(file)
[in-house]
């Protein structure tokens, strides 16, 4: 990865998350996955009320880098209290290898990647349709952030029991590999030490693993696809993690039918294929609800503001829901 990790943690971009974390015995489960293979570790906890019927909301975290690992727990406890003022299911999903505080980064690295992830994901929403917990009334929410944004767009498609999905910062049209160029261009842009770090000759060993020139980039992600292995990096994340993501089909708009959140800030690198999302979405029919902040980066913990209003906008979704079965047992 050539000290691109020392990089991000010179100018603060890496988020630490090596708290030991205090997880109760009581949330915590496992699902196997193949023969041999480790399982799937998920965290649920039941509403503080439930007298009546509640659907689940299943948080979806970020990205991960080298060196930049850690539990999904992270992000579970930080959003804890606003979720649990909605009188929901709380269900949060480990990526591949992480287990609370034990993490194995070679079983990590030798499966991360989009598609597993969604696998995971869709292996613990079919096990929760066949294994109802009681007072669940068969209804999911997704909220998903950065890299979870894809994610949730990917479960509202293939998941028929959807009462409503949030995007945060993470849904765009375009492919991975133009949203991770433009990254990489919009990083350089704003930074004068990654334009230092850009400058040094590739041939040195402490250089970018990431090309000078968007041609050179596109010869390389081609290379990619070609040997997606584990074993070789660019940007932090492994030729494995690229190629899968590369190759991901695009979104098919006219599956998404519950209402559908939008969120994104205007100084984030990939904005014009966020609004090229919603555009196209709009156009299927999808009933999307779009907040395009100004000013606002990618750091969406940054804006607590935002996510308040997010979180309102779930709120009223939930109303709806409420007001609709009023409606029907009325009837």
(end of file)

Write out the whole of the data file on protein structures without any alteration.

[in-house]
């Protein structure tokens, strides 16, 4: 990865998350996955009320880098209290290898990647349709952030029991590999030490693993696809993690039918294929609800503001829901 990790943690971009974390015995489960293979570790906890019927909301975290690992727990406890003022299911999903505080980064690295992830994901929403917990009334929410944004767009498609999905910062049209160029261009842009770090000759060993020139980039992600292995990096994340993501089909708009959140800030690198999302979405029919902040980066913990209003906008979704079965047992 050539000290691109020392990089991000010179100018603060890496988020630490090596708290030991205090997880109760009581949330915590496992699902196997193949023969041999480790399982799937998920965290649920039941509403503080439930007298009546509640659907689940299943948080979806970020990205991960080298060196930049850690539990999904992270992000579970930080959003804890606003979720649990909605009188929901709380269900949060480990990526591949992480287990609370034990993490194995070679079983990590030798499966991360989009598609597993969604696998995971869709292996613990079919096990929760066949294994109802009681007072669940068969209804999911997704909220998903950065890299979870894809994610949730990917479960509202293939998941028929959807009462409503949030995007945060993470849904765009375009492919991975133009949203991770433009990254990489919009990083350089704003930074004068990654334009230092850009400058040094590739041939040195402490250089970018990431090309000078968007041609050179596109010869390389081609290379990619070609040997997606584990074993070789660019940007932090492994030729494995690229190629899968590369190759991901695009979104098919006219599956998404519950209402559908939008969120994104205007100084984030990939904005014009966020609004090229919603555009196209709009156009299927999808009933999307779009907040395009100004000013606002990618750091969406940054804006607590935002996510308040997010979180309102779930709120009223939930109303709806409420007001609709009023409606029907009325009837």